Keep The Channel Open: Martha Graham and a Message for All of Us

Martha Graham

Martha Graham, the Great American dancer and choreographer, urges us to give full expression of our unique selves as an eternal gift to humanity.

Sometimes we just need somebody to tell us something true. To show us that we have a place in the great line of humanity. To give us the permission to express ourselves fully for the betterment of our selves, our loved ones and the world.

Martha Graham was an American dancer and choreographer, who died 28 years ago this week.

She is cited with powerful little quotables such as “Practice is a means of inviting the perfection desired”, or “The only sin is mediocrity”.

But it is her message about how to live life through expression of our unique innermost selves that speaks loudest.

It was delivered to Agnes de Mille, herself a choreographer who rose to fame following the success of the stage musical Oklahoma! in the 1940s.

De Mille recounted the following conversation with her counterpart, colleague and mentor. (Perhaps to underline the point about unique expression, its place on a single point in time, and the danger of its being lost forever, the conversation was included in de Mille’s biography of Martha Graham published in 1991. That was the same year of Graham passed away at the age of 96, and de Mille, who was 86 by then, herself died two years later.)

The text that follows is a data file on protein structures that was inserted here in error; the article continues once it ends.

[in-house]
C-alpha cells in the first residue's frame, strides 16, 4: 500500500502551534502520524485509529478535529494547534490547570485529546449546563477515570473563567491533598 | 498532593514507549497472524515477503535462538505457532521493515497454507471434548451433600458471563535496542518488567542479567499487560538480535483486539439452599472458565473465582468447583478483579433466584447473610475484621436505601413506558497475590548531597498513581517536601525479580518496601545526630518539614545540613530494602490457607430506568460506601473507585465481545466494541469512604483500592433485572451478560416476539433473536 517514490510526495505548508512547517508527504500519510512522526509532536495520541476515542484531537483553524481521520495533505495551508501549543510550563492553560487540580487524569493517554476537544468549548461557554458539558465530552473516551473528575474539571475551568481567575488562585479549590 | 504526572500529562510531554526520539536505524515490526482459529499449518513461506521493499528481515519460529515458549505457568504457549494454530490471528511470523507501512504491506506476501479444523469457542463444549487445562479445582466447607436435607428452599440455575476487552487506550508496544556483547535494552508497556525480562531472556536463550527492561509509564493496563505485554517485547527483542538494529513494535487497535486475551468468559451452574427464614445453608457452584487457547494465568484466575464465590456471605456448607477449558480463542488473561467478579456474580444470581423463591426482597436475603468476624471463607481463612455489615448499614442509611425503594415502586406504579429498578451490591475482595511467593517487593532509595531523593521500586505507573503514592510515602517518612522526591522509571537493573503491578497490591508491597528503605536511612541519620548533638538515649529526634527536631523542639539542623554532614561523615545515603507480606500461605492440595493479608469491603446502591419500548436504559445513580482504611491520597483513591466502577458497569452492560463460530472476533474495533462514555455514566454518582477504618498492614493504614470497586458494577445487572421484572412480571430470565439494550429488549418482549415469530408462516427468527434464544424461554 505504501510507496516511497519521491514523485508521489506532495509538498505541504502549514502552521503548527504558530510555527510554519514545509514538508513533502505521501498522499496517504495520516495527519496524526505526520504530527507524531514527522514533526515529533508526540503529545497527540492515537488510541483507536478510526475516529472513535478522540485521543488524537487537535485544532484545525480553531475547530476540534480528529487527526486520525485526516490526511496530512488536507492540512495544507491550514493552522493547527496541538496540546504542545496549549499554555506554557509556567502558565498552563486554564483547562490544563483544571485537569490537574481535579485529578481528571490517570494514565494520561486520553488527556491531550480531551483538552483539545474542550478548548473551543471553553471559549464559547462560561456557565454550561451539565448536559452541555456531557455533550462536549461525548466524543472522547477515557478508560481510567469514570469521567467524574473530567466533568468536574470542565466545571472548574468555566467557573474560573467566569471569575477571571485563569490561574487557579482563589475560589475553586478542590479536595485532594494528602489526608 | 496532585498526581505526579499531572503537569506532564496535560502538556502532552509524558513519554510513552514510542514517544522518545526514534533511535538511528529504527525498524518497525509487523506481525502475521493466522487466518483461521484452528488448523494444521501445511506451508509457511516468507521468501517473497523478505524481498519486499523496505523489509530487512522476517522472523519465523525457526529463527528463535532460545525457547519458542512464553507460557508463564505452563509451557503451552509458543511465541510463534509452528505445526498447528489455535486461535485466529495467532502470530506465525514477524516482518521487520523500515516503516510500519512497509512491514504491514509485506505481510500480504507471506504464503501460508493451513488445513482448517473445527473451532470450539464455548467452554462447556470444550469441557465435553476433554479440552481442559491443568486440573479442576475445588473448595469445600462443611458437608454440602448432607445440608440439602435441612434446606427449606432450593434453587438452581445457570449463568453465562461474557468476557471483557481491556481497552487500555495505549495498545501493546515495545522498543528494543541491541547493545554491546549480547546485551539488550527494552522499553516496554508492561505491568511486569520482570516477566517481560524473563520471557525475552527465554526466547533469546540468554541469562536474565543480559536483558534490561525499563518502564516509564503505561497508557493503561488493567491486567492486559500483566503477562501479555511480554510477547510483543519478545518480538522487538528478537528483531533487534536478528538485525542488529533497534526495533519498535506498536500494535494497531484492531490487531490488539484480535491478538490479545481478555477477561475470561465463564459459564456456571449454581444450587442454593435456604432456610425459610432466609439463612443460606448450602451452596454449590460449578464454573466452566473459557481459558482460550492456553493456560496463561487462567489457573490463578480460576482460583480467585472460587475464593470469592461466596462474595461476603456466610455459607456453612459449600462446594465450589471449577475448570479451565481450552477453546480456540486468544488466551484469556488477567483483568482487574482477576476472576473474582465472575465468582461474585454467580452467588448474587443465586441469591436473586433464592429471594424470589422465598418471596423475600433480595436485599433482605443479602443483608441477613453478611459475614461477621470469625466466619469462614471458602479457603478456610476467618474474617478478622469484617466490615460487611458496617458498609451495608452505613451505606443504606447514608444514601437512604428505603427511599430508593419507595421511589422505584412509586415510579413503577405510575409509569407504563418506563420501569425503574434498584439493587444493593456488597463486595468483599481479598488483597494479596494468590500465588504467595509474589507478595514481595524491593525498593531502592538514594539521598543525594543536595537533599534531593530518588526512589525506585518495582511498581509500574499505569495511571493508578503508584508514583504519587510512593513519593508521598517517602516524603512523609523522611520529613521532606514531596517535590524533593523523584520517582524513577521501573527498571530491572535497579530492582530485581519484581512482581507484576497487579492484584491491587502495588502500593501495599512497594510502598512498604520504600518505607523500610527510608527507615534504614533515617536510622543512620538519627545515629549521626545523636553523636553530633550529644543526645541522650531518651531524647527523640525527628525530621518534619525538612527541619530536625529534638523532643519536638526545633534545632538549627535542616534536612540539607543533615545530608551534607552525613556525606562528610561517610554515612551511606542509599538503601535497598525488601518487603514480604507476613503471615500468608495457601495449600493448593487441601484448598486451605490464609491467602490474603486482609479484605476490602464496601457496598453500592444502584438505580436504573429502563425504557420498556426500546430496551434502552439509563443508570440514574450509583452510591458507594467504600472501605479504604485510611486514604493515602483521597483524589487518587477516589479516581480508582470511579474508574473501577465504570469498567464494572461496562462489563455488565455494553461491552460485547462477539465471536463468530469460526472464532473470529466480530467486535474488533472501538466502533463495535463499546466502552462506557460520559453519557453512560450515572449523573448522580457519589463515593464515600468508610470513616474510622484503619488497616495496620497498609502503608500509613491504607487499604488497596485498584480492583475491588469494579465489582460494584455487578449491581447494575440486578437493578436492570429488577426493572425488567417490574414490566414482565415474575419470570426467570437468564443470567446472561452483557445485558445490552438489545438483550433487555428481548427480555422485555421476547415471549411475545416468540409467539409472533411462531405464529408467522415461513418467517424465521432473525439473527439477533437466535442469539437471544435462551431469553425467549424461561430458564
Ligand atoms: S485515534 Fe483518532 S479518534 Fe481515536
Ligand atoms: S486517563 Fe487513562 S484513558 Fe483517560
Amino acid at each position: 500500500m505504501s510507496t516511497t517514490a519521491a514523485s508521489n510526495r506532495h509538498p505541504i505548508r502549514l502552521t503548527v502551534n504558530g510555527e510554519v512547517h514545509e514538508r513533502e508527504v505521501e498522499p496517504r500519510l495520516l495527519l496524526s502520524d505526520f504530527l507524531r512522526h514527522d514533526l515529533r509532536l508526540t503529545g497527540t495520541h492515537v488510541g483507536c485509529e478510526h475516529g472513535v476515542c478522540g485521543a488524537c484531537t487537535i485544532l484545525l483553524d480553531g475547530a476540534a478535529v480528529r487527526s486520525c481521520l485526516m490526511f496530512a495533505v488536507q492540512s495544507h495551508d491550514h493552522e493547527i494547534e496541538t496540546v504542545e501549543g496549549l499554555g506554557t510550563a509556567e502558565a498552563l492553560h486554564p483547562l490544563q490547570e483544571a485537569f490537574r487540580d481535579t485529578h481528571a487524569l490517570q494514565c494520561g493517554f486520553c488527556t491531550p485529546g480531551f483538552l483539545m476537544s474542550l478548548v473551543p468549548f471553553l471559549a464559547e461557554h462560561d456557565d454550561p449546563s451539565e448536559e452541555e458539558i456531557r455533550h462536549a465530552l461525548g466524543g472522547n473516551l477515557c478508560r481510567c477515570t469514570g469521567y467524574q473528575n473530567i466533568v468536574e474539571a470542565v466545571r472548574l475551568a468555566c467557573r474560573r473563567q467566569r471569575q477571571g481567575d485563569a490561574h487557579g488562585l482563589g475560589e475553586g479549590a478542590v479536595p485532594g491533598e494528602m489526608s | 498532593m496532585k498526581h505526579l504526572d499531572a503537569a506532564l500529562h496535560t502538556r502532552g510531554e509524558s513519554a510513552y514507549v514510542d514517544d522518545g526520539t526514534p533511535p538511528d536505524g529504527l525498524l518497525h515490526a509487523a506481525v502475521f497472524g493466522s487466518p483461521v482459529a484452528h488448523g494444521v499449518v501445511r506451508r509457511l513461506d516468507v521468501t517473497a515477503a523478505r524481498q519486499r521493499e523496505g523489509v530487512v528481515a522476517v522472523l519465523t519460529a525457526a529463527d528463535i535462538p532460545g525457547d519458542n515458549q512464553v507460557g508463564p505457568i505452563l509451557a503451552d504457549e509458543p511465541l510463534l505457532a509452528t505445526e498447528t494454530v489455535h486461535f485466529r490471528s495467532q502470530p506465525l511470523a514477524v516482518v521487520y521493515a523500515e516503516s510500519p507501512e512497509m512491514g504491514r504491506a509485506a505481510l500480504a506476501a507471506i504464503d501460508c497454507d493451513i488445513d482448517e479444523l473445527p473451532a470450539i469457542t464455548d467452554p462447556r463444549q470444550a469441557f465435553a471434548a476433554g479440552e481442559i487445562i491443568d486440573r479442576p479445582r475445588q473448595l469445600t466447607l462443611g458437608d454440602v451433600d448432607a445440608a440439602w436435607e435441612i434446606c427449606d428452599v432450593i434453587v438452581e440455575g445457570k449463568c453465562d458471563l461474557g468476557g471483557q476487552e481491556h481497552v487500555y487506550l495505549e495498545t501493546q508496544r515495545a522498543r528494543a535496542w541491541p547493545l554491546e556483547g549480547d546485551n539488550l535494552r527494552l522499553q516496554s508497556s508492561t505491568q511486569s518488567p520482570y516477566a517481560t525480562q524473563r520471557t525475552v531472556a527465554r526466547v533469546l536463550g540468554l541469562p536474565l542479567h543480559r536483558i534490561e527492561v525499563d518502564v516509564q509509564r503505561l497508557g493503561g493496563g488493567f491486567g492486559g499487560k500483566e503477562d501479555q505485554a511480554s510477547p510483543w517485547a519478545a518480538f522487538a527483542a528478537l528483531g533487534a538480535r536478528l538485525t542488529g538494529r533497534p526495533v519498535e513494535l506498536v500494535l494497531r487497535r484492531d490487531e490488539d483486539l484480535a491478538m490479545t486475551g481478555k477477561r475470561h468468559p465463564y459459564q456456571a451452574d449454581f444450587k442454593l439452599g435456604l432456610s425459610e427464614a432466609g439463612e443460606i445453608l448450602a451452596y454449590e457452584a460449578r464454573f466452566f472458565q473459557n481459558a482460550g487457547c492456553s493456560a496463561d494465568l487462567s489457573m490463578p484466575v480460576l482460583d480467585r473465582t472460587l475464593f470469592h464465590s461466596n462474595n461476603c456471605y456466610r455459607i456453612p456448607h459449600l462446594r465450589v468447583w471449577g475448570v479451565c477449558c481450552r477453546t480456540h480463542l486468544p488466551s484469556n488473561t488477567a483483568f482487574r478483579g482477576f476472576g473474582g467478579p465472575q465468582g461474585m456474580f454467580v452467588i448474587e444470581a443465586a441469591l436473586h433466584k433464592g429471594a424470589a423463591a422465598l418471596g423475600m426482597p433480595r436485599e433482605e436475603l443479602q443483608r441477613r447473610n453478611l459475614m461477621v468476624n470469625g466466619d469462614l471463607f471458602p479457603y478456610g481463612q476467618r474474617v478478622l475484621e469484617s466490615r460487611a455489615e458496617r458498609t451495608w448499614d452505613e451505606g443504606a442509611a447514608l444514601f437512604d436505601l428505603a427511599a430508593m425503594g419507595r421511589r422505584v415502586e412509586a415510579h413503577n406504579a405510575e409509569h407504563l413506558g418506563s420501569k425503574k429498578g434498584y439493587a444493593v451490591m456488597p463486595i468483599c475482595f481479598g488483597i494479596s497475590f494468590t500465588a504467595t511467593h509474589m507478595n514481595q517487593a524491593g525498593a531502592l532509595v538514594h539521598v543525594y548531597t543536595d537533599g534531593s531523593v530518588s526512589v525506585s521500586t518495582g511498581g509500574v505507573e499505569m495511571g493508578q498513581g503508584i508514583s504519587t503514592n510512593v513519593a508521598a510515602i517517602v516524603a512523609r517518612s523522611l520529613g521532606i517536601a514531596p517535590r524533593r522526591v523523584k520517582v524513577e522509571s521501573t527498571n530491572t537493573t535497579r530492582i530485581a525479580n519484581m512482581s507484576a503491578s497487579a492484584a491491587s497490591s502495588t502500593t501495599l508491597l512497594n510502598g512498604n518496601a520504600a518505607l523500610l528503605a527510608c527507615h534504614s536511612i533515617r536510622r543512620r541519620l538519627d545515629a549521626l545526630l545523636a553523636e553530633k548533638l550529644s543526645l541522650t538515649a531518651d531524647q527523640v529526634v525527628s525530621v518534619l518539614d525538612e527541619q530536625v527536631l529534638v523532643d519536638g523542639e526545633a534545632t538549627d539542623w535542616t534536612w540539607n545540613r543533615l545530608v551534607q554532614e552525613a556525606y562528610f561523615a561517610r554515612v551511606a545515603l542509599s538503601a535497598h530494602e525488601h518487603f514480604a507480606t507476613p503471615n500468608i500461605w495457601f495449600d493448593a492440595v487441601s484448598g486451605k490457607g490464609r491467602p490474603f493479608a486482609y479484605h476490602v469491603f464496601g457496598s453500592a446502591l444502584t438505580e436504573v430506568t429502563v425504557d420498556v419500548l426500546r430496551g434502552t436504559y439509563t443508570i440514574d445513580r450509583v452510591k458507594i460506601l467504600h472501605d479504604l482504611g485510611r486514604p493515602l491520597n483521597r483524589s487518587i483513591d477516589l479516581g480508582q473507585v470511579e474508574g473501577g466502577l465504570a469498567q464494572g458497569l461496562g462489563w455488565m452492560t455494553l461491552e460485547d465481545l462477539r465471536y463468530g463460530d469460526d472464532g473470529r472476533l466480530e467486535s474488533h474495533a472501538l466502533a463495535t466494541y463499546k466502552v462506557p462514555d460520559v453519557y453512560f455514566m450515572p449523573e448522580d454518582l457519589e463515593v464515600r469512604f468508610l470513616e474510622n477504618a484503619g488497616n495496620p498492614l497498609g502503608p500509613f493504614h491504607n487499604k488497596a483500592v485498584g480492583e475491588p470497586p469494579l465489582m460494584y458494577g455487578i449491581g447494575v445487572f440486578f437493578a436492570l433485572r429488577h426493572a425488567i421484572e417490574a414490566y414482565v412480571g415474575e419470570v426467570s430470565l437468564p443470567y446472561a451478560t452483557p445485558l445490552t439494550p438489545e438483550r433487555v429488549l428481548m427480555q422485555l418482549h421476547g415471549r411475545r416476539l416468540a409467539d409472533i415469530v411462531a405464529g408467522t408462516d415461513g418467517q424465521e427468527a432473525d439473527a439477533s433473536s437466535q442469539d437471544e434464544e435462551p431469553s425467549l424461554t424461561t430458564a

“I confessed [to Martha] that I had a burning desire to be excellent, but no faith that I could be,” said de Mille.

Martha said to me, very quietly: “There is a vitality, a life force, an energy, a quickening that is translated through you into action, and because there is only one of you in all of time, this expression is unique.

“And if you block it, it will never exist through any other medium and it will be lost.

The world will not have it.

It is not your business to determine how good it is nor how valuable nor how it compares with other expressions.

It is your business to keep it yours clearly and directly, to keep the channel open. You do not even have to believe in yourself or your work. You have to keep yourself open and aware to the urges that motivate you.

Keep the channel open.

No artist is pleased … There is only a queer divine dissatisfaction, a blessed unrest that keeps us marching and makes us more alive than the others.”